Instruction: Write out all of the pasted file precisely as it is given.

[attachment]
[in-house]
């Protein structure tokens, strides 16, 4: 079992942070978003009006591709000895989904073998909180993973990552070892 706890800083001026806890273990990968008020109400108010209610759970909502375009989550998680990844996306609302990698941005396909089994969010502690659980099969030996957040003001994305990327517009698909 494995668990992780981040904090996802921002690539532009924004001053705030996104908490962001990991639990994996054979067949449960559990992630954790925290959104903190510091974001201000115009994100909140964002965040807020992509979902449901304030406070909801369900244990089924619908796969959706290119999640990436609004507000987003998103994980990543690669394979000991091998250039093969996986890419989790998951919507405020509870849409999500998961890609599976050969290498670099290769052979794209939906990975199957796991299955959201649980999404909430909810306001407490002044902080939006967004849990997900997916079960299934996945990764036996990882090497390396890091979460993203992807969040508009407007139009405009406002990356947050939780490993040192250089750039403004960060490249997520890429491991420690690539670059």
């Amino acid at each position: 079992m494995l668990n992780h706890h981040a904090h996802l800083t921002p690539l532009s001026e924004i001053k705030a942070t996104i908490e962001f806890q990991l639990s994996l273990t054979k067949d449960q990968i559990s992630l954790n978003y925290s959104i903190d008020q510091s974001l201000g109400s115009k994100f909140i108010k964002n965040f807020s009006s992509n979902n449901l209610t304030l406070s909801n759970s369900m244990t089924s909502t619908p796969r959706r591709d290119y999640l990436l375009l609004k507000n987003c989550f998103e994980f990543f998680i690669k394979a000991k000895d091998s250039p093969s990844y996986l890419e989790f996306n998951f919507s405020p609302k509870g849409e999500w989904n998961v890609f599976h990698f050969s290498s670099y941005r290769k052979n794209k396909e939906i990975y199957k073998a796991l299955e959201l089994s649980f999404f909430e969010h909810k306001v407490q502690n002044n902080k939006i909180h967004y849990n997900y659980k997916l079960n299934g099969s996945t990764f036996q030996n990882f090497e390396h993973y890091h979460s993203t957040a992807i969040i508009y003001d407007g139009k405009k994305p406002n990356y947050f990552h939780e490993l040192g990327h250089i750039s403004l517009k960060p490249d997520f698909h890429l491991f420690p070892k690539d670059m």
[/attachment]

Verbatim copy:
[in-house]
């Protein structure tokens, strides 16, 4: 079992942070978003009006591709000895989904073998909180993973990552070892 706890800083001026806890273990990968008020109400108010209610759970909502375009989550998680990844996306609302990698941005396909089994969010502690659980099969030996957040003001994305990327517009698909 494995668990992780981040904090996802921002690539532009924004001053705030996104908490962001990991639990994996054979067949449960559990992630954790925290959104903190510091974001201000115009994100909140964002965040807020992509979902449901304030406070909801369900244990089924619908796969959706290119999640990436609004507000987003998103994980990543690669394979000991091998250039093969996986890419989790998951919507405020509870849409999500998961890609599976050969290498670099290769052979794209939906990975199957796991299955959201649980999404909430909810306001407490002044902080939006967004849990997900997916079960299934996945990764036996990882090497390396890091979460993203992807969040508009407007139009405009406002990356947050939780490993040192250089750039403004960060490249997520890429491991420690690539670059």
């Amino acid at each position: 079992m494995l668990n992780h706890h981040a904090h996802l800083t921002p690539l532009s001026e924004i001053k705030a942070t996104i908490e962001f806890q990991l639990s994996l273990t054979k067949d449960q990968i559990s992630l954790n978003y925290s959104i903190d008020q510091s974001l201000g109400s115009k994100f909140i108010k964002n965040f807020s009006s992509n979902n449901l209610t304030l406070s909801n759970s369900m244990t089924s909502t619908p796969r959706r591709d290119y999640l990436l375009l609004k507000n987003c989550f998103e994980f990543f998680i690669k394979a000991k000895d091998s250039p093969s990844y996986l890419e989790f996306n998951f919507s405020p609302k509870g849409e999500w989904n998961v890609f599976h990698f050969s290498s670099y941005r290769k052979n794209k396909e939906i990975y199957k073998a796991l299955e959201l089994s649980f999404f909430e969010h909810k306001v407490q502690n002044n902080k939006i909180h967004y849990n997900y659980k997916l079960n299934g099969s996945t990764f036996q030996n990882f090497e390396h993973y890091h979460s993203t957040a992807i969040i508009y003001d407007g139009k405009k994305p406002n990356y947050f990552h939780e490993l040192g990327h250089i750039s403004l517009k960060p490249d997520f698909h890429l491991f420690p070892k690539d670059m």